In a room, lined with long benches and whiteboards, Wybie stood.
His gaze was focused down at an Eroder, buzzing to life on the floor. His hands checked everything he had on his person, everything that he had prepared for what he would do next.
Covering him, hard-wearing clothes and a long, sturdy coat. Extremes of climate seemed likely, and he had packed additional cold-resistant items. Cold would likely be the least of his problems, granted, but it would be a terribly silly one to be caught out by.
Over his back, a pack containing, as well as clothes, about a month's supply of food and water. He didn't know what chances to restock would cross his path, assuming they existed. He would have to play that part by ear.
It also held pens and a large pad of notepaper, one part of which was now sitting on the workstation to his left. Electronic means of taking notes would have stood a snowball's chance in hell, and he had gotten into the old-fashioned habit of physically writing in any case.
For his own edification and that of science overall, things like a compass, an obsolete PDA, and a piece of iron and a magnet were also contained within. Physics might be all kinds of fun in the Sur-real, and it was worth finding out.
Also therein were things that fell under basic common sense for an undertaking like this. A lighter, and flint and tinder as backup. Binoculars, A sleeping bag and rope and a utility knife and changes of underwear.
Amongst other things, there was also a box of ferroshot for the revolver at his hip and the rifle across his back, companioned by an iron-bladed tomahawk. He would likely encounter all the psychephages he had ever encountered plus some, as well as a wildlife that included carnivorous trees. He was taking as few chances as possible, thank you very much.
Beyond that, he had little idea of what he would need.
Heck, he was working on effectively zero information. He might even end up breathing air that wasn't entirely adequate for humans, and end up suffocating ignominiously a couple of hours in. There were a million possible ways this could end badly, most of them unpleasant.
But he had made a promise. And he wasn't prepared to live a life with this undone, unwilling to leave parts of someone he had loved to languish in dark places for long ages, however long a long age might be.
For a moment, he stood there, pondering. Was he the first to ever even consider this, much less actually go ahead with it? To do something that belonged in the realm of fairytales?
Of course he wasn't, he mentally reminded himself, with accompanying mental dope-slap. Coraline had done the same with far less. And she and Wybie and Maria had gone on to make a habit of it.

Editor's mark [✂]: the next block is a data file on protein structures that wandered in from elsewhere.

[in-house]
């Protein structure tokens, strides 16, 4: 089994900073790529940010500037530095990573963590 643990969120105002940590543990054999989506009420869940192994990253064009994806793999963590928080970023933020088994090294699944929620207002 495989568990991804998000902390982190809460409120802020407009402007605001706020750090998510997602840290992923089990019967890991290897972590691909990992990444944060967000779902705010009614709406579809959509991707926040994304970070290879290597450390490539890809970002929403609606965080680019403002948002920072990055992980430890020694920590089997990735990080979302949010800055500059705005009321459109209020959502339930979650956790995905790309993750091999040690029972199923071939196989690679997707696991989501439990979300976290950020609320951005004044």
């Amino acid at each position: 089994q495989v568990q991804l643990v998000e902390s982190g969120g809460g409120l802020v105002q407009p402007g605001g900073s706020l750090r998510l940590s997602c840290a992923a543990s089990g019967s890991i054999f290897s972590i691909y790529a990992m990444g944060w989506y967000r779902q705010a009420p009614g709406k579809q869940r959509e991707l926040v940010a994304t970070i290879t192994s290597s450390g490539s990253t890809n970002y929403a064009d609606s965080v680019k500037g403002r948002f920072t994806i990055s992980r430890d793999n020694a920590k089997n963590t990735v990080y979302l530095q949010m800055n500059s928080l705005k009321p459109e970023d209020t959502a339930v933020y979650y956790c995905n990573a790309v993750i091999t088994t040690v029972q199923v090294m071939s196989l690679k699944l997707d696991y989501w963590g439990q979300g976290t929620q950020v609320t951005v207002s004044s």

He had no idea what lay before him, save only a few of the broadest details. A vast and dangerous journey in an alien world to locations he wasn't even aware of, to creatures he didn't know, to strike deals which would have prices or risks he couldn't even imagine.
A cost-benefit analysis had won over those concerns a while back, and he stayed where he was.
He waited, and finally got a response.
A doorway solidified out of appearing light in mid-air, and the head of a small coatl, small enough to be a mere juvenile sprung from the nest, poked around the opening door. It was curious and confused, and those states only increased when Wybie started talking.
He spoke, and it hesitantly replied, uncertain of how this sort of increasingly-rare encounter ought to be handled. But Wybie spoke with certainty and experience, and offered nothing that seemed to present any harm to the coatl.
It pushed the door open all the way, to a sunny day over pale green fields beyond. Past these fields, forested hills rolled across the horizon, and past these hills, the looming shapes of impossibly distant mountains.
Wybie stepped through, still chatting to the coatl, and with a last look backwards, closed the door behind him.
The door remained in mid-air, eventually fading away to a mere outline of light.
The light hung, began to fade, and, to the whisper of Sur-real wind, vanished altogether.
This was the longest thing as a series I've ever written for this site or any other, and saying that I had tremendous fun in the process would be a great understatement.
To you, who's presumably read this far and stuck with the series, thank you. To anyone and everyone who read this, dropped reviews, sent messages and gave support, online or off, thanks are due and thoroughly deserved. Model Builder; a fellow writer on the site who gave me unflagging support from day one and who made sure my depiction of American events and names didn't fall too wildly astray of the mark, deserves especial thanks. As does Calyn, likewise a writer on the site; who generously provided, at my request, the proper scientific name in Greek for psychephages. This isn't a request that should be sanely posed to any undeserving person, and anyone who answers it deserves thanks. Thanks also goes to Woodswolf, another writer on the site, who was sufficiently inspired to create recursive fanfiction for the series. I'm reasonably sure this is the most complimentary and terrifying thing that can ever happen to anyone.
Thanks goes also to Neil Gaiman and Henry Selick, for no reason that should need explanation.
The Station Sequence is over and done with, but this certainly isn't the last thing I plan to write on the site. A new series, not 'Coraline'-based, should get underway sometime in the summer. And for that and other planned stories, I hope to see some of you there.
- Marquis Carabas, signing off.